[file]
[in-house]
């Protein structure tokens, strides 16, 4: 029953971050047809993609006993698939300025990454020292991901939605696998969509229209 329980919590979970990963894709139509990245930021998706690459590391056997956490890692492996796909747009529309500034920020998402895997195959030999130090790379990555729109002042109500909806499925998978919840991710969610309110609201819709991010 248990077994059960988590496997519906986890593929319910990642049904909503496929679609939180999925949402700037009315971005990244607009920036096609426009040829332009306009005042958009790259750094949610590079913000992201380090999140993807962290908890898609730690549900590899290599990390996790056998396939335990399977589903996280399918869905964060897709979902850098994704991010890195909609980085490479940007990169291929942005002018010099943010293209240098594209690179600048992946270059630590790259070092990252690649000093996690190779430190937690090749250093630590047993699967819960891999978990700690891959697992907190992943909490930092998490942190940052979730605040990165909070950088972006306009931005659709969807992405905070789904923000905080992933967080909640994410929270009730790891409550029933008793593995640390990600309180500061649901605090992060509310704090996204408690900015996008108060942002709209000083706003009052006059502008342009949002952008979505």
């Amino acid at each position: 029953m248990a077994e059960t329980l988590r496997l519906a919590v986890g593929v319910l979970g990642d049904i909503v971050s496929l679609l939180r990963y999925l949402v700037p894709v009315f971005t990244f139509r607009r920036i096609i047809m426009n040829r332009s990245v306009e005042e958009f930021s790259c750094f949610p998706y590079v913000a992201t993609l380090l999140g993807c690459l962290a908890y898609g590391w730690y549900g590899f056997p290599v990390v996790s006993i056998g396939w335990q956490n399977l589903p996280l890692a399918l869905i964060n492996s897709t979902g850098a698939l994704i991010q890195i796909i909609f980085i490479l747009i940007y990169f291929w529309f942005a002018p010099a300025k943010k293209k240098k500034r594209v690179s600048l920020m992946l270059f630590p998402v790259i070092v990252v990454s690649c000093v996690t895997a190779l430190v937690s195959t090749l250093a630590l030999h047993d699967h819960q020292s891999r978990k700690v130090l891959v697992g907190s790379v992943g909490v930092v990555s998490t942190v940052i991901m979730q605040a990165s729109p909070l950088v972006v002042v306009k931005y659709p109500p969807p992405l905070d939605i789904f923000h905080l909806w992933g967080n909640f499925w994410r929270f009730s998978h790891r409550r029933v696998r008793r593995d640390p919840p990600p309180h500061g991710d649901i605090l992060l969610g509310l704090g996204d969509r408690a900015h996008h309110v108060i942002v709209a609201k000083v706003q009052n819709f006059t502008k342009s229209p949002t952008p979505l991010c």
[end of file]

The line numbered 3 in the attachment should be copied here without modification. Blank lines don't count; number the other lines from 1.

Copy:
């Amino acid at each position: 029953m248990a077994e059960t329980l988590r496997l519906a919590v986890g593929v319910l979970g990642d049904i909503v971050s496929l679609l939180r990963y999925l949402v700037p894709v009315f971005t990244f139509r607009r920036i096609i047809m426009n040829r332009s990245v306009e005042e958009f930021s790259c750094f949610p998706y590079v913000a992201t993609l380090l999140g993807c690459l962290a908890y898609g590391w730690y549900g590899f056997p290599v990390v996790s006993i056998g396939w335990q956490n399977l589903p996280l890692a399918l869905i964060n492996s897709t979902g850098a698939l994704i991010q890195i796909i909609f980085i490479l747009i940007y990169f291929w529309f942005a002018p010099a300025k943010k293209k240098k500034r594209v690179s600048l920020m992946l270059f630590p998402v790259i070092v990252v990454s690649c000093v996690t895997a190779l430190v937690s195959t090749l250093a630590l030999h047993d699967h819960q020292s891999r978990k700690v130090l891959v697992g907190s790379v992943g909490v930092v990555s998490t942190v940052i991901m979730q605040a990165s729109p909070l950088v972006v002042v306009k931005y659709p109500p969807p992405l905070d939605i789904f923000h905080l909806w992933g967080n909640f499925w994410r929270f009730s998978h790891r409550r029933v696998r008793r593995d640390p919840p990600p309180h500061g991710d649901i605090l992060l969610g509310l704090g996204d969509r408690a900015h996008h309110v108060i942002v709209a609201k000083v706003q009052n819709f006059t502008k342009s229209p949002t952008p979505l991010c």